About The Project


Overview

This study will contribute to the understanding of the emergence and complex transmission pathways of transboundary animal diseases (TADs) at the wildlife-domestic livestock interface. In the last decades many TADs have been emerging or re-emerging, mostly due to globalization and socio-economic and environmental changes. This is the case, for example, of African Swine Fever (ASF), a global reemerging tick-borne hemorrhagic viral disease of swine for which no treatment or vaccine is available. The virus can result in rapid and widespread mortality, especially in naïve suid populations. Current control methods are focused on biosecurity and restricting contact with infected and/or wild pigs. When outbreaks do occur, culling and trade restrictions can result in massive economic losses to producers and affected countries. The rural poor are often disproportionately affected.

Map of Africa indicating SADC (light green) and SADC+SACU (dark green) members.

The Southern African Development Community (SADC), an intergovernmental organization, unites 16 southern African countries in an effort to further socio-economic, political and security cooperation. The community encompassed by the SADC represents the unique area in the world where i) ASFV is believed to have originated/emerged and continues being an active source of long-distance ASFV spread (e.g., to Europe in 2007), ii) 23 out of the 24 different ASFV genotypes are present, iii) both the domestic and sylvatic transmission cycles (involving domestic pigs, wild pigs and ticks) coexist. Moreover, in this region, more than 80% of the human population is dependent on agriculture, and the presence of ASF (which causes almost 100% mortality in affected farms) is not only an important cause of poverty and livelihood deterioration but also a threat to wildlife conservation efforts (i.e., increase of poaching and bush meat consumption). Despite the importance of this region in ASF viral diversity and local and global spread, the risk factors and contact networks contributing to ASFV emergence, maintenance and evolution have been insufficiently studied and ASFV continues spreading to new, previously-free territories. The characterization of the pig contact networks and the ecologic and socioeconomic factors contributing to the emergence, maintenance and spread of ASF in the SADC region is an ideal system to gain understanding about TADs emergence and global spread.

Aims

The proposed interdisciplinary, multi-institution, research project represents a substantive advance in scope by integrating many scales of research and by linking both ecological and socioeconomic factors influencing disease emergence and transmission. Our approach will be based on intensive field data collection (i.e. wild and domestic pigs and tick sampling, camera traps and surveys conducted in seven study areas of representative SADC countries: Madagascar, South African and Mozambique) and on experimental studies (i.e., ticks competence and variability due to extrinsic and intrinsic factors such as temperature, humidity or tick microbiome).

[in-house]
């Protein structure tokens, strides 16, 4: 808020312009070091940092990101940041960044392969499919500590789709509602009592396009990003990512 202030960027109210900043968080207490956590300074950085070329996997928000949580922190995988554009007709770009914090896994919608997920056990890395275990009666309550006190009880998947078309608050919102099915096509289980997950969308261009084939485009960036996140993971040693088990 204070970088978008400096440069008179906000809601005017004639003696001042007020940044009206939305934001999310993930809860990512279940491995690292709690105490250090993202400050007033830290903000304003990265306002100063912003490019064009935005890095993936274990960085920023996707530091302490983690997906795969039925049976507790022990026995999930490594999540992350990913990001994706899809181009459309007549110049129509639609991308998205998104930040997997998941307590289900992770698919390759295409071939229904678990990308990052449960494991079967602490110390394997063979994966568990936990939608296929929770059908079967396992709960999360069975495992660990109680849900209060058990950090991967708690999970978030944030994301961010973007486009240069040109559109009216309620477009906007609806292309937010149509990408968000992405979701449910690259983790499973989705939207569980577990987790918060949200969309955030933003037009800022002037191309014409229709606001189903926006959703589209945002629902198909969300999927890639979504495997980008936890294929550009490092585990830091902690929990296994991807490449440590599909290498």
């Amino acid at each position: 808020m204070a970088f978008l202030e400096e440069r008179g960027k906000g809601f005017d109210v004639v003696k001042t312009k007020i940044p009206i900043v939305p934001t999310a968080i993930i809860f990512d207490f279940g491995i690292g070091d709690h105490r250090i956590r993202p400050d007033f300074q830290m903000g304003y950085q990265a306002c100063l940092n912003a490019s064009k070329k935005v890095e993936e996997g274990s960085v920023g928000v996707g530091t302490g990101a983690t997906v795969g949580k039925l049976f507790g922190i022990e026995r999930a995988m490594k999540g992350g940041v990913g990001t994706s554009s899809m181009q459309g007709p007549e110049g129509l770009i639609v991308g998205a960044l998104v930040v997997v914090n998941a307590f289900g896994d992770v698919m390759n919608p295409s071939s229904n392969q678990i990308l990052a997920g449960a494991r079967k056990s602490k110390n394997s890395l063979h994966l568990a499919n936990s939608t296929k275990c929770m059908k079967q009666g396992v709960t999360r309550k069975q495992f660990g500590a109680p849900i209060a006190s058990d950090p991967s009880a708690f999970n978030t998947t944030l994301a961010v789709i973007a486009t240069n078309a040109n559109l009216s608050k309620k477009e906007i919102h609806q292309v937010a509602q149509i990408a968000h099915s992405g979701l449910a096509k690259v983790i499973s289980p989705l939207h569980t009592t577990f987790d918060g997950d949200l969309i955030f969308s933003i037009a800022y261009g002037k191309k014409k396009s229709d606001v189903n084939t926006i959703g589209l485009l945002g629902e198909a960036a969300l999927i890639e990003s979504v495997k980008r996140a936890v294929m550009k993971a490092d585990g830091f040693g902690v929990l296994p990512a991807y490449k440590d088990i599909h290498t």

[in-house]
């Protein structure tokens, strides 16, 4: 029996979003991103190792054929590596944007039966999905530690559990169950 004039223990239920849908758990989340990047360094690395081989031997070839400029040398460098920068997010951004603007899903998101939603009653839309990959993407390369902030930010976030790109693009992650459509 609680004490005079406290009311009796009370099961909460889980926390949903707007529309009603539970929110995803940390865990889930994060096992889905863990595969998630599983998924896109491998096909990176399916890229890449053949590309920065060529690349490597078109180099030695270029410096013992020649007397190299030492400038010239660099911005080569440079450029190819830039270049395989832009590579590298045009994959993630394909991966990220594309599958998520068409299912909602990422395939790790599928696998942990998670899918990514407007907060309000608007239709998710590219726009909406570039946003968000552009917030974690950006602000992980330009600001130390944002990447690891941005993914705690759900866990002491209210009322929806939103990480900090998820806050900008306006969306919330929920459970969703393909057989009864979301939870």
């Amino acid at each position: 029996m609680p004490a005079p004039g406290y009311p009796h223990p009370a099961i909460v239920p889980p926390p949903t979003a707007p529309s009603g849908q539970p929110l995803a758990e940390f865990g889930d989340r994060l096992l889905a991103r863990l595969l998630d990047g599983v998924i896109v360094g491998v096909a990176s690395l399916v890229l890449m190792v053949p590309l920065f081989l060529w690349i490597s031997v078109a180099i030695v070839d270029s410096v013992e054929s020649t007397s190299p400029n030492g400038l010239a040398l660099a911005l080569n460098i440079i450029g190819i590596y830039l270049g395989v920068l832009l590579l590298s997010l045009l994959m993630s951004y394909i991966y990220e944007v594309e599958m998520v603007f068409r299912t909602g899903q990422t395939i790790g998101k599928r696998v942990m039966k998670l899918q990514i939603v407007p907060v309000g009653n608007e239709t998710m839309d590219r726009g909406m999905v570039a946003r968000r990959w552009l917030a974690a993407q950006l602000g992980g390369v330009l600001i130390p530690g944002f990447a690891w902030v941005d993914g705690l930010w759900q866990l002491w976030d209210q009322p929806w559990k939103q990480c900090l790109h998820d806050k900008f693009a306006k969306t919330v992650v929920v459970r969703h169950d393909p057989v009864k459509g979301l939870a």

• Assess the pig contact networks within the region
  • Collect data on pig management and socio-economic factors characterizing local swine producers
  • Explore tick involvement in ASFV transmission
  • Assess ASF seroprevalence and viral diversity in the sylvatic and domestic cycles
  • Model ASFV transmission dynamics, economic impact and risk of introduction into free areas in different eco-epidemiological settings using multi-scale simulation models
  • Integrate genomic-to-population level data and modeling methods into a comprehensive, open-access, user-friendly, long-term, analytical platform referred to as ASF-BioPortal

Broader Impacts

It is anticipated that the expected outcomes (better knowledge of factors contributing to disease emergence and transmission dynamics and new modeling, visualization, educational and technology transfer tools) will be directly used by veterinary and public health services in the SADC region to inform the development of more cost-effective preventive and control programs for ASF and other TADs, including those with zoonotic potential, which will lead to a huge positive translational impact in both animal and public health.

The integration of all data, methods and educational materials into the ASFBioPortal will facilitate the analysis and visualization of pig contact networks and ASF-related data. All these will contribute to the vertical advancement in ASF research and will provide a modeling framework and generalizable principles useful for the study of the emergence, prevention and control of many other TADs at a local, continental and global scale.



Support for this project is provided by the NSF-USDA-NIH Ecology and Evolution of Infectious Diseases (EEID) program.